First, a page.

- Suppression of critical or dissenting voices from within the group itself (even punishing insiders with different views).
Though some groups have these characteristics, there is nothing inevitable about it! Rather than adopting discriminatory norms, groups can and often do embrace norms of tolerance, acceptance, and inclusion. For every white supremist organization, for example, there are dozens of humanitarian groups like the Red Cross or Doctors Without Borders working to improve the lives of people different from themselves.
Rather than placing a premium on information that confirms our worldviews, groups can adopt norms of accuracy, or what we call “evidence-based identities.” Scientists, lawyers, judges, investors, engineers, investigative journalists, and many others belong to groups with these sorts of identities. These groups are constantly interrogating reality, and people who fail to do so are often ostracized from the group! Groups can also create norms that embrace rather than suppress dissent and divergent perspectives. In each case, leaders play a particularly important role in creating, reinforcing, and perpetuating the norms of their groups.
“Leaders play a particularly important role in creating, reinforcing, and perpetuating the norms of their groups.”
5. Leaders manage identities.
A few years ago, we were at a conference in New York City, and we decided to go to a themed restaurant right off Times Square. I ordered a salad with grilled chicken, and when the food came, we were engrossed in conversation. Plus it was incredibly dim, so we weren’t paying close attention to what we were eating. But a few mouthfuls in, Jay noticed that there was something a bit strange and rubbery about the texture of his chicken. He took out his phone and used the flashlight to take a closer look—and the chicken was completely raw!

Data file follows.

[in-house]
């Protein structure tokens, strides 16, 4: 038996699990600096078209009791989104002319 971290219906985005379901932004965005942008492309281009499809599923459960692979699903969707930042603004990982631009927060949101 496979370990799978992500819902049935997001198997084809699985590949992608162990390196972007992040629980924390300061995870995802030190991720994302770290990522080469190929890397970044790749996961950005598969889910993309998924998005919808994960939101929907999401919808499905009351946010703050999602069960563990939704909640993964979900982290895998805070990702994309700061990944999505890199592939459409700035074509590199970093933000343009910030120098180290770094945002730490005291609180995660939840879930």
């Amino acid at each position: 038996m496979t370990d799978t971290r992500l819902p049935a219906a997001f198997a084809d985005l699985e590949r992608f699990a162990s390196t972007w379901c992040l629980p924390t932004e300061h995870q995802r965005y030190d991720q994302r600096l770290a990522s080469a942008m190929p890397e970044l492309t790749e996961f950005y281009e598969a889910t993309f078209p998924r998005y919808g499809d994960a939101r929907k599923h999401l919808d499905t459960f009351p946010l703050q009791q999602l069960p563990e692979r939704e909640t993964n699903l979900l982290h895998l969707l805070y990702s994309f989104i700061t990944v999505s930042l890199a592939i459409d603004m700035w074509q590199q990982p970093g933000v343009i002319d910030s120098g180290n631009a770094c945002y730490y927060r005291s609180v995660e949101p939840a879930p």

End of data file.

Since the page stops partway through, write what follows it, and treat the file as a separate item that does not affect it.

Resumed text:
We called the floor manager over and showed him the chicken. He expressed mild concern, but said it was probably fine. When we asked what the restaurant was going to do about the situation, he said that they would knock half the price off the chicken salad—because Jay had already eaten half of it. As you can imagine, there might have been some shouting at this point. Jay ended up getting food poisoning that night, and he posted about the experience on Yelp. A while later he was contacted by the NYC Board of Health, who invited him to file a formal complaint.
There’s a lot going on in this story, but we’re telling it because it’s about a massive failure of leadership. What did the manager think he was doing? He probably thought that he was doing what his boss would have wanted, and maybe that he was acting in the interests of the restaurant: You don’t give food away for free, you don’t admit fault, you protect the bottom line. What a silly and narrow perspective on what represents the restaurant’s best interests—and what poor leadership to have employees interacting with customers while holding this understanding. After all, you shouldn’t have to tell your staff not to charge people for eating raw chicken—or not to serve it in the first place!
In The Power of Us, we argue that effective leaders manage social identities. They help their groups and organizations develop shared understandings of who they are and what they are striving for, and they unite their people around a sense of common purpose. These leaders create what social psychologists Alex Haslam and Steve Riecher call “engaged followership.” Rallying around collective goals, group members creatively and often independently figure things out and are able to act in the best interests of the group—and unleash the power of us.
To listen to the audio version read by Jay Van Bavel and Dominic Packer, download the Next Big Idea App today: